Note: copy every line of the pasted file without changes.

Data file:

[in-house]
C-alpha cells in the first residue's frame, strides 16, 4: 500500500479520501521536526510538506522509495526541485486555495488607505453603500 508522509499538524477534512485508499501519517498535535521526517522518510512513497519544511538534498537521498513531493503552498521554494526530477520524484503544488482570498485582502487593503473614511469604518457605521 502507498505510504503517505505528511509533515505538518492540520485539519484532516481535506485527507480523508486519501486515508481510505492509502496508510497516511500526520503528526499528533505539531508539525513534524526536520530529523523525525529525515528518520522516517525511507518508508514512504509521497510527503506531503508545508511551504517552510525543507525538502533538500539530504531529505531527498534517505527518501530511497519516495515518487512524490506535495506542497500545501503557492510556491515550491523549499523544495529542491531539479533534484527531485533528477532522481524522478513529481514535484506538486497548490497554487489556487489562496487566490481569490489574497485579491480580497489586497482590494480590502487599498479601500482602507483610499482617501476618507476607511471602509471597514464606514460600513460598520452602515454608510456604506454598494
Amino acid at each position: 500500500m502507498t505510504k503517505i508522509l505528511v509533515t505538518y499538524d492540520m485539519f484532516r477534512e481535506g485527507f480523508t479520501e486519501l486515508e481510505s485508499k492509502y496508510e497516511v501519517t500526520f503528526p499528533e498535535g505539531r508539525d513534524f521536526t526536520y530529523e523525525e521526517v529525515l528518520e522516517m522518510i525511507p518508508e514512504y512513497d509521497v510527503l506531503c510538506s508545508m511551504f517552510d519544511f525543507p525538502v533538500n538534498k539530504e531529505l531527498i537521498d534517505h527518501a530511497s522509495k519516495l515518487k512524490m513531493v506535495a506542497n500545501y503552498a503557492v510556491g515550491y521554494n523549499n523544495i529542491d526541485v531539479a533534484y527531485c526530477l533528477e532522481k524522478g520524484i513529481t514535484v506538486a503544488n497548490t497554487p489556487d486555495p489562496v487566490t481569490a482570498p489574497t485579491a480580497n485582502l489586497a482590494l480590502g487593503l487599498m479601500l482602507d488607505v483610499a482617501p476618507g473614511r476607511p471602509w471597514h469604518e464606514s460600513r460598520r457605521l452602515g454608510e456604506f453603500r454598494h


[in-house]
C-alpha cells in the first residue's frame, strides 16, 4: 500500500479520501521536526510538506522509495526541485486555495488607505453603500 508522509499538524477534512485508499501519517498535535521526517522518510512513497519544511538534498537521498513531493503552498521554494526530477520524484503544488482570498485582502487593503473614511469604518457605521 502507498505510504503517505505528511509533515505538518492540520485539519484532516481535506485527507480523508486519501486515508481510505492509502496508510497516511500526520503528526499528533505539531508539525513534524526536520530529523523525525529525515528518520522516517525511507518508508514512504509521497510527503506531503508545508511551504517552510525543507525538502533538500539530504531529505531527498534517505527518501530511497519516495515518487512524490506535495506542497500545501503557492510556491515550491523549499523544495529542491531539479533534484527531485533528477532522481524522478513529481514535484506538486497548490497554487489556487489562496487566490481569490489574497485579491480580497489586497482590494480590502487599498479601500482602507483610499482617501476618507476607511471602509471597514464606514460600513460598520452602515454608510456604506454598494
Amino acid at each position: 500500500m502507498t505510504k503517505i508522509l505528511v509533515t505538518y499538524d492540520m485539519f484532516r477534512e481535506g485527507f480523508t479520501e486519501l486515508e481510505s485508499k492509502y496508510e497516511v501519517t500526520f503528526p499528533e498535535g505539531r508539525d513534524f521536526t526536520y530529523e523525525e521526517v529525515l528518520e522516517m522518510i525511507p518508508e514512504y512513497d509521497v510527503l506531503c510538506s508545508m511551504f517552510d519544511f525543507p525538502v533538500n538534498k539530504e531529505l531527498i537521498d534517505h527518501a530511497s522509495k519516495l515518487k512524490m513531493v506535495a506542497n500545501y503552498a503557492v510556491g515550491y521554494n523549499n523544495i529542491d526541485v531539479a533534484y527531485c526530477l533528477e532522481k524522478g520524484i513529481t514535484v506538486a503544488n497548490t497554487p489556487d486555495p489562496v487566490t481569490a482570498p489574497t485579491a480580497n485582502l489586497a482590494l480590502g487593503l487599498m479601500l482602507d488607505v483610499a482617501p476618507g473614511r476607511p471602509w471597514h469604518e464606514s460600513r460598520r457605521l452602515g454608510e456604506f453603500r454598494h